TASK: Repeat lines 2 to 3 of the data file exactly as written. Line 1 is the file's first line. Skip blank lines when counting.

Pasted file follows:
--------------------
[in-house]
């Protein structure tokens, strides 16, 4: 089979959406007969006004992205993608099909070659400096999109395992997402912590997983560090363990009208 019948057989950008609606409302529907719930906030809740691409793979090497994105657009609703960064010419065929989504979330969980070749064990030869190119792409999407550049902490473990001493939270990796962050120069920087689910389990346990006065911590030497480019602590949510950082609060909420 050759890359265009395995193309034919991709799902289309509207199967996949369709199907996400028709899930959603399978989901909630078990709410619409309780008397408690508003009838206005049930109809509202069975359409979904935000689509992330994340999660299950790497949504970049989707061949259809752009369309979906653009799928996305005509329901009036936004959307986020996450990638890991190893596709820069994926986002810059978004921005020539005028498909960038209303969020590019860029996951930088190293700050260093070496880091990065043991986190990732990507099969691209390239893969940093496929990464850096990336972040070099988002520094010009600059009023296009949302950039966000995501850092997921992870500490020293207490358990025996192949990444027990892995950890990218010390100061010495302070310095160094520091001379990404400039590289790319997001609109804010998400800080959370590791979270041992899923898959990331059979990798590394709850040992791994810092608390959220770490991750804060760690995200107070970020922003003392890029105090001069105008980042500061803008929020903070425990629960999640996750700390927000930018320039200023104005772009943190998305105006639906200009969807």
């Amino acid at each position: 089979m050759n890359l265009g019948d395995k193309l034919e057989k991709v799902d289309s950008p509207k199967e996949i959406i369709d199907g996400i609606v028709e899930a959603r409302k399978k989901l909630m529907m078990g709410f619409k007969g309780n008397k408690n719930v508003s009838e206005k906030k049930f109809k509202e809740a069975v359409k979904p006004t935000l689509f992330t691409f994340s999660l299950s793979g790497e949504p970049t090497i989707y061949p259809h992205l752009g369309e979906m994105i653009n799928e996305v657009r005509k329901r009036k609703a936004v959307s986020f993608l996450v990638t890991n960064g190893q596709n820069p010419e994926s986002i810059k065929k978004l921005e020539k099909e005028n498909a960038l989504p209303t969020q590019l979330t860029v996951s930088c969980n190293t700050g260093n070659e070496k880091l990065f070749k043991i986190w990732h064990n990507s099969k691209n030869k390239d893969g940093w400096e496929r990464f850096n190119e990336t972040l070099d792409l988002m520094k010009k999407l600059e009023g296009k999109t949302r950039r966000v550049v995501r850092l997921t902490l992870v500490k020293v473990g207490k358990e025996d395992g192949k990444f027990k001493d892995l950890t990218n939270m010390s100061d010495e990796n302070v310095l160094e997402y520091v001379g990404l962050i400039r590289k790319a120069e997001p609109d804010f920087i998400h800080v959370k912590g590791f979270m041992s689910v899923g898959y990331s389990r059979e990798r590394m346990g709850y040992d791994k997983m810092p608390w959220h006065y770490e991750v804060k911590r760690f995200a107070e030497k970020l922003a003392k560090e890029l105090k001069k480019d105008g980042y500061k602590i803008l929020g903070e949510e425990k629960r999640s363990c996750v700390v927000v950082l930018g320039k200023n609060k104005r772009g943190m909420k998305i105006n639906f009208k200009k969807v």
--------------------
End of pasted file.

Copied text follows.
């Protein structure tokens, strides 16, 4: 089979959406007969006004992205993608099909070659400096999109395992997402912590997983560090363990009208 019948057989950008609606409302529907719930906030809740691409793979090497994105657009609703960064010419065929989504979330969980070749064990030869190119792409999407550049902490473990001493939270990796962050120069920087689910389990346990006065911590030497480019602590949510950082609060909420 050759890359265009395995193309034919991709799902289309509207199967996949369709199907996400028709899930959603399978989901909630078990709410619409309780008397408690508003009838206005049930109809509202069975359409979904935000689509992330994340999660299950790497949504970049989707061949259809752009369309979906653009799928996305005509329901009036936004959307986020996450990638890991190893596709820069994926986002810059978004921005020539005028498909960038209303969020590019860029996951930088190293700050260093070496880091990065043991986190990732990507099969691209390239893969940093496929990464850096990336972040070099988002520094010009600059009023296009949302950039966000995501850092997921992870500490020293207490358990025996192949990444027990892995950890990218010390100061010495302070310095160094520091001379990404400039590289790319997001609109804010998400800080959370590791979270041992899923898959990331059979990798590394709850040992791994810092608390959220770490991750804060760690995200107070970020922003003392890029105090001069105008980042500061803008929020903070425990629960999640996750700390927000930018320039200023104005772009943190998305105006639906200009969807």
């Amino acid at each position: 089979m050759n890359l265009g019948d395995k193309l034919e057989k991709v799902d289309s950008p509207k199967e996949i959406i369709d199907g996400i609606v028709e899930a959603r409302k399978k989901l909630m529907m078990g709410f619409k007969g309780n008397k408690n719930v508003s009838e206005k906030k049930f109809k509202e809740a069975v359409k979904p006004t935000l689509f992330t691409f994340s999660l299950s793979g790497e949504p970049t090497i989707y061949p259809h992205l752009g369309e979906m994105i653009n799928e996305v657009r005509k329901r009036k609703a936004v959307s986020f993608l996450v990638t890991n960064g190893q596709n820069p010419e994926s986002i810059k065929k978004l921005e020539k099909e005028n498909a960038l989504p209303t969020q590019l979330t860029v996951s930088c969980n190293t700050g260093n070659e070496k880091l990065f070749k043991i986190w990732h064990n990507s099969k691209n030869k390239d893969g940093w400096e496929r990464f850096n190119e990336t972040l070099d792409l988002m520094k010009k999407l600059e009023g296009k999109t949302r950039r966000v550049v995501r850092l997921t902490l992870v500490k020293v473990g207490k358990e025996d395992g192949k990444f027990k001493d892995l950890t990218n939270m010390s100061d010495e990796n302070v310095l160094e997402y520091v001379g990404l962050i400039r590289k790319a120069e997001p609109d804010f920087i998400h800080v959370k912590g590791f979270m041992s689910v899923g898959y990331s389990r059979e990798r590394m346990g709850y040992d791994k997983m810092p608390w959220h006065y770490e991750v804060k911590r760690f995200a107070e030497k970020l922003a003392k560090e890029l105090k001069k480019d105008g980042y500061k602590i803008l929020g903070e949510e425990k629960r999640s363990c996750v700390v927000v950082l930018g320039k200023n609060k104005r772009g943190m909420k998305i105006n639906f009208k200009k969807v």